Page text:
You can also go to the back of the motor (from under the truck) and pull the plastic plug in the front of the bell housing to expose the ring gear teeth. At this point you can gently use a prybar or large screw driver to rotate the gear a couple teeth at a time.
     
  8. RavenTai

    RavenTai

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    you did make a mark for the rotor right? did you deviate from the below? it could be misplaced or could be a loose connection in either the low voltage or high voltage portion of the ignition system.



     
  9. cruiserdan

    cruiserdan SupportingVendor Emeritus Moderator

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    I remember the phone call.
     
  10. roncruiser

    roncruiser

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    Yeah, I did not mark the rotor. I'm disappointed in myself. :frown: I'll be back in a few.
     
  11. IdahoDoug

    IdahoDoug

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    Ah. On the 94 the sticker is at the hood's right rear. You use a paper clip to jump the indicated terminals on the diagram on the sticker. The connector it refers to is directly under the sticker - black with a hinged snap open cover.

    Removing the EFI fuse simply means you can crank it over without fuel dumping into the cylinders.

    To tell which way the rotor in the dist. is spinning, look at the timing/firing order on the underhood sticker (this info may be on the sticker above the battery). Now look at the distributor straight toward the thing like its the face of a clock and inside the rotor is swinging round to touch each cylinder's contact in turn. I *think* the rotor moves clockwise but that's what I want you to confirm. Now, if the spark is happening too far in advance, you need to retard the rotor 1 tooth by pulling it out, and rotating the gear on the dist tip one gear's worth counterclockwise.

    The way you'll determine if the current setting is too advanced or too retarded is to look at the mark on the crank with your timing gun while someone's cranking it. As you rotate the dist (bolt should be loose, obviously) with a rag to insulate your fingers while the engine's turning you'll see the mark on the crank also move. If you run out of travel before you get the mark on to the timing scale down there on the block, you'll know it's either too advanced or too retarded - likely by a tooth.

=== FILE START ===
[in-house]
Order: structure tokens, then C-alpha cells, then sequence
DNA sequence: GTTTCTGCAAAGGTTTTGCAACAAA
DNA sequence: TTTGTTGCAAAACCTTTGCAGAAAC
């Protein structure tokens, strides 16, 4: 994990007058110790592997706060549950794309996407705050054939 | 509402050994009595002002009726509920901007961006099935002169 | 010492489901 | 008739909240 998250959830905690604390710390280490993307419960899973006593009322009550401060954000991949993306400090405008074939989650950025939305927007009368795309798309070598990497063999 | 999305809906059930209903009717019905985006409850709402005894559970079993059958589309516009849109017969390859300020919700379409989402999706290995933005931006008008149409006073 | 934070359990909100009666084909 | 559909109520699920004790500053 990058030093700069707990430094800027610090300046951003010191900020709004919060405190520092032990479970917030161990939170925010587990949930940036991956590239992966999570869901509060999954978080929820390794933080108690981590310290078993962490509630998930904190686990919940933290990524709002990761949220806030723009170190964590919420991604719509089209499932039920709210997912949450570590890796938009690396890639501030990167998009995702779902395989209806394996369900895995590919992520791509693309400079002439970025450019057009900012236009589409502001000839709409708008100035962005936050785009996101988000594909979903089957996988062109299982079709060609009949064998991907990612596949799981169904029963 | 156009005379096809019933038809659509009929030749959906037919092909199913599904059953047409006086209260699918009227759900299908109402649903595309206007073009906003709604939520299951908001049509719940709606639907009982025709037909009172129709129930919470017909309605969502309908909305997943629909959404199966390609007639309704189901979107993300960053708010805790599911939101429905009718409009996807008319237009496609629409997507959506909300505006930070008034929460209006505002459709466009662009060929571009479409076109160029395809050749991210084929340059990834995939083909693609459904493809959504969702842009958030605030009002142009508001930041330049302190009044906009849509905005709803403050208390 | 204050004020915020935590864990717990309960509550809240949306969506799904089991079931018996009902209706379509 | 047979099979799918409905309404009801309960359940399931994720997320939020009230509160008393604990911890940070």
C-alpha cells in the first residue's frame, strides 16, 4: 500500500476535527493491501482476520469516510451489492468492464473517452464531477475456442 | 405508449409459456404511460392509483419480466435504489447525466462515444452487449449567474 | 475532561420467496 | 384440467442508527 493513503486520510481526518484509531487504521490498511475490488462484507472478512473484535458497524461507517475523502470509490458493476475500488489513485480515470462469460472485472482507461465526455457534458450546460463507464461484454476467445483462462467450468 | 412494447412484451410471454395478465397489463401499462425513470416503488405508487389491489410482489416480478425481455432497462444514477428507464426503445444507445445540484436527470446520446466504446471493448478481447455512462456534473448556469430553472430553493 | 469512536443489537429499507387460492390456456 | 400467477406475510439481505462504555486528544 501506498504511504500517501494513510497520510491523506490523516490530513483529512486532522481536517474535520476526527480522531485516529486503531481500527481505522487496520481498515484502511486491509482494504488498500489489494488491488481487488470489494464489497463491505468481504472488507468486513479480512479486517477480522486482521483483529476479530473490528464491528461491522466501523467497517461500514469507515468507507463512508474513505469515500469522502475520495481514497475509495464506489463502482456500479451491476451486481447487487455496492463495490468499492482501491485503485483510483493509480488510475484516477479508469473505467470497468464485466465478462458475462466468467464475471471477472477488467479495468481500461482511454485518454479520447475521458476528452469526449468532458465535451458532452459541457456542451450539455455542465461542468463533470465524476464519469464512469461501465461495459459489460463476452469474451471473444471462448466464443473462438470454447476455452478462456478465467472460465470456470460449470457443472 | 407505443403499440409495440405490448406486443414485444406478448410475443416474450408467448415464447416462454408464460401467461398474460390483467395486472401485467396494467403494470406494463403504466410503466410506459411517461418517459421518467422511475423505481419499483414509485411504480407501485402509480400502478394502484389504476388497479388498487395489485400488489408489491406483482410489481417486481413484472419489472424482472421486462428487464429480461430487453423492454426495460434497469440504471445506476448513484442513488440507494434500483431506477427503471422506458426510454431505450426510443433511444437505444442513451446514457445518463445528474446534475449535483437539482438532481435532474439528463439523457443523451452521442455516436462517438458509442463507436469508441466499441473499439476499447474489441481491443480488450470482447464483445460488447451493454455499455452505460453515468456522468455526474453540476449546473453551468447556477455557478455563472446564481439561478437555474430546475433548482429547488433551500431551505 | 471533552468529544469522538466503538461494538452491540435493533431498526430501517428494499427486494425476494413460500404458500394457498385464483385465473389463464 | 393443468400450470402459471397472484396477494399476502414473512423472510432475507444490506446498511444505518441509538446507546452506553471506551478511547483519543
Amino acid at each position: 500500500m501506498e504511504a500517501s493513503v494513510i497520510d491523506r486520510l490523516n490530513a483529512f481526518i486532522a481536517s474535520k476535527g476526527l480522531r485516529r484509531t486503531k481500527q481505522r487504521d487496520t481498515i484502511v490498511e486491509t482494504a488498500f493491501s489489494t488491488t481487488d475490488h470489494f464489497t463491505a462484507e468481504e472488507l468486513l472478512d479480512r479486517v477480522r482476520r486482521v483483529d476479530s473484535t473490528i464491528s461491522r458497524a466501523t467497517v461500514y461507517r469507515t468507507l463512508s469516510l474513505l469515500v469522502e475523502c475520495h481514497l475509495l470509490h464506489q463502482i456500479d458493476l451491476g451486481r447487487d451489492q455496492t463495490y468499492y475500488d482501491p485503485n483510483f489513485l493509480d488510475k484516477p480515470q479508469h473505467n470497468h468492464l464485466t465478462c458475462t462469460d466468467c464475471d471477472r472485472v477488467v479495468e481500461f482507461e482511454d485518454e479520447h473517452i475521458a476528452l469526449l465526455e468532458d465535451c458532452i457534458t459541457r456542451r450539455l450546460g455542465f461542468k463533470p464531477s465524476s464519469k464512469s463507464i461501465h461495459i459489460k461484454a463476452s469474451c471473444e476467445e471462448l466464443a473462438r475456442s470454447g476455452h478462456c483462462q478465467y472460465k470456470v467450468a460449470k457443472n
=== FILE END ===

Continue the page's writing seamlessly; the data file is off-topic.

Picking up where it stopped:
This all sounds complicated but once you're watching this happen and turning the dist back and forth it will all come together in your mind. Now for the hard part.

    The reason this happened is the gears you're meshing are not straight cut, but helical or curved. So when you last see the gear as it disappears it appears to be perfectly lined up. But when it gets to the other gear it can be rotated a tad.

    Oh wait. I'm assuming here you have gotten the engine to TDC, using the mark on the crank, right? That's the starting point for removing the dist and inserting it and the dist should never be out when the engine's moving. Guess I don't know your skill level but that's a basic thing - just mentioning it.

    So. First crank it to watch the mark and see if you're too advanced or too retarded. Get the engine to #1 cylinder TDC by lining up the mark with the zero using a wrench and seeing (with dist cap off) that the rotor is at the #1 spark plug wire's contact. Then of course you can physically watch which way the rotor moves so you know advance from retard in terms of which way the gear needs to be switched a tooth. Advanced means the rotor is arriving at the #1 cylinder's contact too early. Make the change on the gear and reinsert. Put the cap back on and have the engine cranked while you watch the timing mark move. This time you should be able to move that mark through the range of marks by rotating the dist back and forth, where before you were only able to move it through a range that did not include the marks. If that is the case after your first adjustment consider yourself lucky. Sometimes it takes a few dist remove/replaces to get it right.

    DougM
     
  12. semlin

    semlin discouraged user

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    as do i :beer:

    and Dan is right, i just checked and 30mm not 32mm. i'll be quiet now. :whoops: as you are in good hands ;)
     
  13. RavenTai

    RavenTai

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    no sweat Dan has you covered for the fix.